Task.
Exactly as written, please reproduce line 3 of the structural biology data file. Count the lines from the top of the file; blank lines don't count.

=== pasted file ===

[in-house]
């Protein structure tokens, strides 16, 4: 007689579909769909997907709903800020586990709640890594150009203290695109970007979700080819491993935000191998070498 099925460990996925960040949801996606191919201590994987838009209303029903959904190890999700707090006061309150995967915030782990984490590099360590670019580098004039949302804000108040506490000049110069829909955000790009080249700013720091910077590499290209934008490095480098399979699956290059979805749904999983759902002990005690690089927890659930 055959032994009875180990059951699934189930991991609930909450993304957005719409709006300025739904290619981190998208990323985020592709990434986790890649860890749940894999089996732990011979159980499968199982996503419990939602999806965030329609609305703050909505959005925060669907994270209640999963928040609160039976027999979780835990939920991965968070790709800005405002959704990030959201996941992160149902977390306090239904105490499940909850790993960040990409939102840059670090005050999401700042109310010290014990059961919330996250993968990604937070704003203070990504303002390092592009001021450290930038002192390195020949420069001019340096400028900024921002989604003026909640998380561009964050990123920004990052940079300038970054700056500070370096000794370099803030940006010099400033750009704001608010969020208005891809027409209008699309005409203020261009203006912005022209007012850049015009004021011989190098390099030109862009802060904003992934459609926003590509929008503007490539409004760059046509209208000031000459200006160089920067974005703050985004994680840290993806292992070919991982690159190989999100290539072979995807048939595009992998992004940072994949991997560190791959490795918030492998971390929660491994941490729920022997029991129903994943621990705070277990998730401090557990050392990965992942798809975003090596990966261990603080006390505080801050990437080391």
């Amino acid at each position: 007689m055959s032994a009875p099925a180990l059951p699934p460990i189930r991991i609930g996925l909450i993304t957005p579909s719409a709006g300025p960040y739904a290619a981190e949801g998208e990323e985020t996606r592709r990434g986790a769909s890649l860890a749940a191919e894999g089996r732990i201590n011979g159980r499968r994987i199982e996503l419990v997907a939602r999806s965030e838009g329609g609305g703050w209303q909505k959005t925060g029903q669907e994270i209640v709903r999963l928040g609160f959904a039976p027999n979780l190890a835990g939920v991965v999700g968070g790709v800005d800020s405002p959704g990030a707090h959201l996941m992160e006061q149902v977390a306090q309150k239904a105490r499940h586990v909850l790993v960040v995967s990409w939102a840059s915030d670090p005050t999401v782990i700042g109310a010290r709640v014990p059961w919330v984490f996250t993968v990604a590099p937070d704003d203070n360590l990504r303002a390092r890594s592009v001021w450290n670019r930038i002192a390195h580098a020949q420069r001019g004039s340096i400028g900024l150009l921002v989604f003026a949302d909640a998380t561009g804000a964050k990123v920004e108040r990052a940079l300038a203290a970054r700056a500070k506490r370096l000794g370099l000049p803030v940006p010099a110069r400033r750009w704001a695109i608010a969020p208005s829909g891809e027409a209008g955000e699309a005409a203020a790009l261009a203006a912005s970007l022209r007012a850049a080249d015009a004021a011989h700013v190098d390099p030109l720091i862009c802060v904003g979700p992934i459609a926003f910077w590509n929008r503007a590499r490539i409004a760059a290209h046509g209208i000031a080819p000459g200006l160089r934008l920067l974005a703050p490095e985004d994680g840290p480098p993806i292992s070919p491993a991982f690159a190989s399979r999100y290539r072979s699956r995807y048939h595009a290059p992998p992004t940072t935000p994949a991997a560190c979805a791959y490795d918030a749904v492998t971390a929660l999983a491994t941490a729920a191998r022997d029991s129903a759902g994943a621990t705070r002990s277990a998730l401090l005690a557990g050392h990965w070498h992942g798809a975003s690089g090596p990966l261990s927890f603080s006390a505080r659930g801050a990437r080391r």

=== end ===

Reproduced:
């Amino acid at each position: 007689m055959s032994a009875p099925a180990l059951p699934p460990i189930r991991i609930g996925l909450i993304t957005p579909s719409a709006g300025p960040y739904a290619a981190e949801g998208e990323e985020t996606r592709r990434g986790a769909s890649l860890a749940a191919e894999g089996r732990i201590n011979g159980r499968r994987i199982e996503l419990v997907a939602r999806s965030e838009g329609g609305g703050w209303q909505k959005t925060g029903q669907e994270i209640v709903r999963l928040g609160f959904a039976p027999n979780l190890a835990g939920v991965v999700g968070g790709v800005d800020s405002p959704g990030a707090h959201l996941m992160e006061q149902v977390a306090q309150k239904a105490r499940h586990v909850l790993v960040v995967s990409w939102a840059s915030d670090p005050t999401v782990i700042g109310a010290r709640v014990p059961w919330v984490f996250t993968v990604a590099p937070d704003d203070n360590l990504r303002a390092r890594s592009v001021w450290n670019r930038i002192a390195h580098a020949q420069r001019g004039s340096i400028g900024l150009l921002v989604f003026a949302d909640a998380t561009g804000a964050k990123v920004e108040r990052a940079l300038a203290a970054r700056a500070k506490r370096l000794g370099l000049p803030v940006p010099a110069r400033r750009w704001a695109i608010a969020p208005s829909g891809e027409a209008g955000e699309a005409a203020a790009l261009a203006a912005s970007l022209r007012a850049a080249d015009a004021a011989h700013v190098d390099p030109l720091i862009c802060v904003g979700p992934i459609a926003f910077w590509n929008r503007a590499r490539i409004a760059a290209h046509g209208i000031a080819p000459g200006l160089r934008l920067l974005a703050p490095e985004d994680g840290p480098p993806i292992s070919p491993a991982f690159a190989s399979r999100y290539r072979s699956r995807y048939h595009a290059p992998p992004t940072t935000p994949a991997a560190c979805a791959y490795d918030a749904v492998t971390a929660l999983a491994t941490a729920a191998r022997d029991s129903a759902g994943a621990t705070r002990s277990a998730l401090l005690a557990g050392h990965w070498h992942g798809a975003s690089g090596p990966l261990s927890f603080s006390a505080r659930g801050a990437r080391r």